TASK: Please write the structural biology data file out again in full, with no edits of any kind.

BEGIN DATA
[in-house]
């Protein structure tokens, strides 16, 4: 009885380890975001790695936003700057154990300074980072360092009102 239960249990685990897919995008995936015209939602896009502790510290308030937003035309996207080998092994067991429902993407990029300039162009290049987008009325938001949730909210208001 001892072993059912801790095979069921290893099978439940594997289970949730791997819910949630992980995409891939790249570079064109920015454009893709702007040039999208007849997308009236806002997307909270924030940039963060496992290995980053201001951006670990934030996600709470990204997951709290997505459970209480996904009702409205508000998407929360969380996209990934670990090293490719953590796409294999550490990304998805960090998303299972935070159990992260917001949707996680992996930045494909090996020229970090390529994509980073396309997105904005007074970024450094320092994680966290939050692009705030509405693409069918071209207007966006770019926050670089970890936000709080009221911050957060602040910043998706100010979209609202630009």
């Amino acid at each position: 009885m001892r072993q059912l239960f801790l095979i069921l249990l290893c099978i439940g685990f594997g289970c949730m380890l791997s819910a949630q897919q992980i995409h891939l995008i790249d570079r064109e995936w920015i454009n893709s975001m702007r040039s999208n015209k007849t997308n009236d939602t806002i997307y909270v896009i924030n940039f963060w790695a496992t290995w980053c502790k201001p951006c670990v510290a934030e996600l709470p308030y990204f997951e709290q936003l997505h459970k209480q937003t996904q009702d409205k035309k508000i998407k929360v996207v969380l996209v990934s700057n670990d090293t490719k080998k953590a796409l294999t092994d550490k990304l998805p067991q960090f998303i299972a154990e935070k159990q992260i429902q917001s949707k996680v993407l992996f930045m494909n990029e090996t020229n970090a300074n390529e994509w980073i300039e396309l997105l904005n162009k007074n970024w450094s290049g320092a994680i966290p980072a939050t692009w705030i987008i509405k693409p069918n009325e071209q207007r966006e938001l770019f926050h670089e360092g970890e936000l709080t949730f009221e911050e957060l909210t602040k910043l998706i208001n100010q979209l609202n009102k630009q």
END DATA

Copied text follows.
[in-house]
């Protein structure tokens, strides 16, 4: 009885380890975001790695936003700057154990300074980072360092009102 239960249990685990897919995008995936015209939602896009502790510290308030937003035309996207080998092994067991429902993407990029300039162009290049987008009325938001949730909210208001 001892072993059912801790095979069921290893099978439940594997289970949730791997819910949630992980995409891939790249570079064109920015454009893709702007040039999208007849997308009236806002997307909270924030940039963060496992290995980053201001951006670990934030996600709470990204997951709290997505459970209480996904009702409205508000998407929360969380996209990934670990090293490719953590796409294999550490990304998805960090998303299972935070159990992260917001949707996680992996930045494909090996020229970090390529994509980073396309997105904005007074970024450094320092994680966290939050692009705030509405693409069918071209207007966006770019926050670089970890936000709080009221911050957060602040910043998706100010979209609202630009």
């Amino acid at each position: 009885m001892r072993q059912l239960f801790l095979i069921l249990l290893c099978i439940g685990f594997g289970c949730m380890l791997s819910a949630q897919q992980i995409h891939l995008i790249d570079r064109e995936w920015i454009n893709s975001m702007r040039s999208n015209k007849t997308n009236d939602t806002i997307y909270v896009i924030n940039f963060w790695a496992t290995w980053c502790k201001p951006c670990v510290a934030e996600l709470p308030y990204f997951e709290q936003l997505h459970k209480q937003t996904q009702d409205k035309k508000i998407k929360v996207v969380l996209v990934s700057n670990d090293t490719k080998k953590a796409l294999t092994d550490k990304l998805p067991q960090f998303i299972a154990e935070k159990q992260i429902q917001s949707k996680v993407l992996f930045m494909n990029e090996t020229n970090a300074n390529e994509w980073i300039e396309l997105l904005n162009k007074n970024w450094s290049g320092a994680i966290p980072a939050t692009w705030i987008i509405k693409p069918n009325e071209q207007r966006e938001l770019f926050h670089e360092g970890e936000l709080t949730f009221e911050e957060l909210t602040k910043l998706i208001n100010q979209l609202n009102k630009q």